There has been an enthusiastic response from South African businesses and international investors to our plans for an Investment Conference, which will be held in Johannesburg from the 25th to 27th October.

We have been approached by business leaders across the economy insisting that they will play their part, working together with government, to grow the economy and create jobs.

They too see that the platform is burning, and instead of throwing up their hands in despair, are determined to be part of the solution.

In the coming days, Cabinet will announce the details of a stimulus package to reignite growth and to establish the foundation for a sustained economic recovery.

This package reprioritises funds towards initiatives that are labour intensive, addresses infrastructual needs and boosts local economies.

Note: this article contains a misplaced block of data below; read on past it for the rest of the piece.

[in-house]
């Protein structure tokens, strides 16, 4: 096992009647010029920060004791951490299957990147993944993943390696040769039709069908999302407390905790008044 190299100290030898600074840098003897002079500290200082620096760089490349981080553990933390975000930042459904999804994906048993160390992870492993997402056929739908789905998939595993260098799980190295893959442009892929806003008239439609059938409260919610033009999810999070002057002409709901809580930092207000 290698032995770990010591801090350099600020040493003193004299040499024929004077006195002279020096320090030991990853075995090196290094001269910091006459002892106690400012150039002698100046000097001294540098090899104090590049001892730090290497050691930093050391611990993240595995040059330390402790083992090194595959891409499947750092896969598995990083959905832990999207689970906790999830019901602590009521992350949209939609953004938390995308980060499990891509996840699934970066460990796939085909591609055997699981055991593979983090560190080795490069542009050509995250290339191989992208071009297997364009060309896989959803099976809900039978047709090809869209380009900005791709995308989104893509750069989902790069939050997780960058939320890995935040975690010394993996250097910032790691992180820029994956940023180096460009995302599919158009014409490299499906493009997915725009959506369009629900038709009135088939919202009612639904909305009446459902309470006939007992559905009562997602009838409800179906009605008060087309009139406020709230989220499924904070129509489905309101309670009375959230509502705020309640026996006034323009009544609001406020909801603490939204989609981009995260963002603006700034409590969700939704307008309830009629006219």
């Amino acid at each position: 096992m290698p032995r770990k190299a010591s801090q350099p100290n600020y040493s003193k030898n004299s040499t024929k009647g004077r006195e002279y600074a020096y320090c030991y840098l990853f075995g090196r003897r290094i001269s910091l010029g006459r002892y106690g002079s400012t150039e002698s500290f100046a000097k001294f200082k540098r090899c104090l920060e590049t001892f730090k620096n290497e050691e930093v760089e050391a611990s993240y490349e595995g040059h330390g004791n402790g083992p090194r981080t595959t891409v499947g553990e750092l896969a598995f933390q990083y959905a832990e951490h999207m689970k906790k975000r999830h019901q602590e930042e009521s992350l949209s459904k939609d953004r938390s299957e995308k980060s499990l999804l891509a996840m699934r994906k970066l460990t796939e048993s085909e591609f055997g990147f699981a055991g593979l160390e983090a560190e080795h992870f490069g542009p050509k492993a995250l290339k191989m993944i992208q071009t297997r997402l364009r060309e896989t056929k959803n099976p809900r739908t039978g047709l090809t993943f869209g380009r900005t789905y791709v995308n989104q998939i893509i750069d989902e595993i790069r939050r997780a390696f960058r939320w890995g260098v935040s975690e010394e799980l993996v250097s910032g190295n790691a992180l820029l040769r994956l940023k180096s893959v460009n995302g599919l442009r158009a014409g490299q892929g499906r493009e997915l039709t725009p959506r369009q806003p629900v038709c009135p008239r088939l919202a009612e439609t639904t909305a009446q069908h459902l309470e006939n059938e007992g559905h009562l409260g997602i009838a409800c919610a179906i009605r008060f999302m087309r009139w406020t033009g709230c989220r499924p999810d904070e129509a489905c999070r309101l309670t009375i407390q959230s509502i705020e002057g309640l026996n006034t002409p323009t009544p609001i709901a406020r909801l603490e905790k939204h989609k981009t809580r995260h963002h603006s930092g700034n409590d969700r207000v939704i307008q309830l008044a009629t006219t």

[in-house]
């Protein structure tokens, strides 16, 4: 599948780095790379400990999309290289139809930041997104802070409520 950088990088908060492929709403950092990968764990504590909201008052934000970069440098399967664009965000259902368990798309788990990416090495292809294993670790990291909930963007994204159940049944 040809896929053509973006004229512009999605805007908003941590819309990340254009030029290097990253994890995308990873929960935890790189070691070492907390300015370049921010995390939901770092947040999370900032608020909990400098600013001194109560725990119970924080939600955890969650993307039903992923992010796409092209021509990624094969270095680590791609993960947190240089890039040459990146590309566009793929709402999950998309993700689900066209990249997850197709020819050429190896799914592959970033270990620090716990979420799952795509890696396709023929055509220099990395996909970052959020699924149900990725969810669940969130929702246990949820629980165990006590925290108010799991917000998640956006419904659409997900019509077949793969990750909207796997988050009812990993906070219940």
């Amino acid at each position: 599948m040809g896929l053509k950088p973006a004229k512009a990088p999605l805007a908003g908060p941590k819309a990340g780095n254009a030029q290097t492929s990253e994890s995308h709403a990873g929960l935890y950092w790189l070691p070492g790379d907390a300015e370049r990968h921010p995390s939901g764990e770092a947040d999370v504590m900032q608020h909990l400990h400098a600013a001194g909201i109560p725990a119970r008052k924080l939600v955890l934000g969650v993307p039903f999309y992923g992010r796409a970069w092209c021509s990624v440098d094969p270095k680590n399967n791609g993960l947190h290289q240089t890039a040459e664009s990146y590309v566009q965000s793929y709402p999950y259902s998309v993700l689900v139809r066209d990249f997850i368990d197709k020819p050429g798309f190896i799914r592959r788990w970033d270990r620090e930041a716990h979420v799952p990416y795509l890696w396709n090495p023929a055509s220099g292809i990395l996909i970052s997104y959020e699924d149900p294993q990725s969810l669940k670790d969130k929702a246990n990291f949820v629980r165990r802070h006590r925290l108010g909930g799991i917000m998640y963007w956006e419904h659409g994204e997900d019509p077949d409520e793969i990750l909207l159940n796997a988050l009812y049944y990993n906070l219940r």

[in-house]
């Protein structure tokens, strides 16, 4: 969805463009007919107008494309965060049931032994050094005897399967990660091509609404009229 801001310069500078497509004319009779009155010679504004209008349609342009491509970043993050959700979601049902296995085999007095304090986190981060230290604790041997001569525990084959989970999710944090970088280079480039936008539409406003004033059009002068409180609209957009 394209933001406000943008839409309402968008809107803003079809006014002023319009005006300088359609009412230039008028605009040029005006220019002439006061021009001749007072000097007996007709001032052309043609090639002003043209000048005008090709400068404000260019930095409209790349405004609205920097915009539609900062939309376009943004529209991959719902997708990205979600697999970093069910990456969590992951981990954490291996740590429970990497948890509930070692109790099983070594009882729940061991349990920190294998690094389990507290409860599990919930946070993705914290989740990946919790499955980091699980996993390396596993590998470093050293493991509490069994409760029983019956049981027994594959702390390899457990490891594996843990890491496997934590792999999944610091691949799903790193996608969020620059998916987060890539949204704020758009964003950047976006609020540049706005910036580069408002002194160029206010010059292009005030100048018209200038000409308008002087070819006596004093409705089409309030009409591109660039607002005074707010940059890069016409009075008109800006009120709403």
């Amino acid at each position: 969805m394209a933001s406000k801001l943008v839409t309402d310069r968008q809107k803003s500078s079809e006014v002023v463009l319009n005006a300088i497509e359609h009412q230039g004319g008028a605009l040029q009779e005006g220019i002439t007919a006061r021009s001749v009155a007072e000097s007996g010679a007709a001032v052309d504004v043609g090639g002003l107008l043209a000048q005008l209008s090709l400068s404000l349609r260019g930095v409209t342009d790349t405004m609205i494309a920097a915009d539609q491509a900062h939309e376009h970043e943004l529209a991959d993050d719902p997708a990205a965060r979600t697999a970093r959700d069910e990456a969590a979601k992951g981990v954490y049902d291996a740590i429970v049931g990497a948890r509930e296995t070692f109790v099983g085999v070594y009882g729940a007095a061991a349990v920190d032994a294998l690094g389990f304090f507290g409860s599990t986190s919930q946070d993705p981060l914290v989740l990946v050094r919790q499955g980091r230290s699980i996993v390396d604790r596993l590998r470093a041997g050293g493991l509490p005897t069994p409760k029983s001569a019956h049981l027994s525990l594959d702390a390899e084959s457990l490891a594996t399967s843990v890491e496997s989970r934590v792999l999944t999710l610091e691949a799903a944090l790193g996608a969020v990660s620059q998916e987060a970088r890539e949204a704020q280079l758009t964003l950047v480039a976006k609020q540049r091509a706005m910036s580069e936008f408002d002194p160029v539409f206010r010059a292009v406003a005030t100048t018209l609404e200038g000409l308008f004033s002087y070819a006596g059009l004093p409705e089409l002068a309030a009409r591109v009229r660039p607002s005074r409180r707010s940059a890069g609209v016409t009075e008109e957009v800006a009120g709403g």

Government will vigorously implement confidence-building measures to unlock private sector resources that have been sitting idle. We are addressing the chief constraints to greater investment and growth.

Government is making progress on addressing key policy and regulatory issues like visa requirements for skilled individuals, finalisation of the Mining Charter and the draft Integrated Resource Plan.

We will also soon be making announcements on the allocation of broadband spectrum, the Electronic Communications Amendment Bill and the single transport economic regulator.

We are improving governance across the public sector and have moved with speed to tackle state capture and corruption. We are also taking measures to improve the efficiency and effectiveness of government at all levels.

Beyond these measures, we must undertake a fundamental re-engineering of the economy.

We are working to build human capabilities through access to high quality early childhood development, access to higher education to produce skills needed for the future, youth employment interventions and improving outcomes in education and health.

We are reducing barriers to entry, especially for emerging black businesses.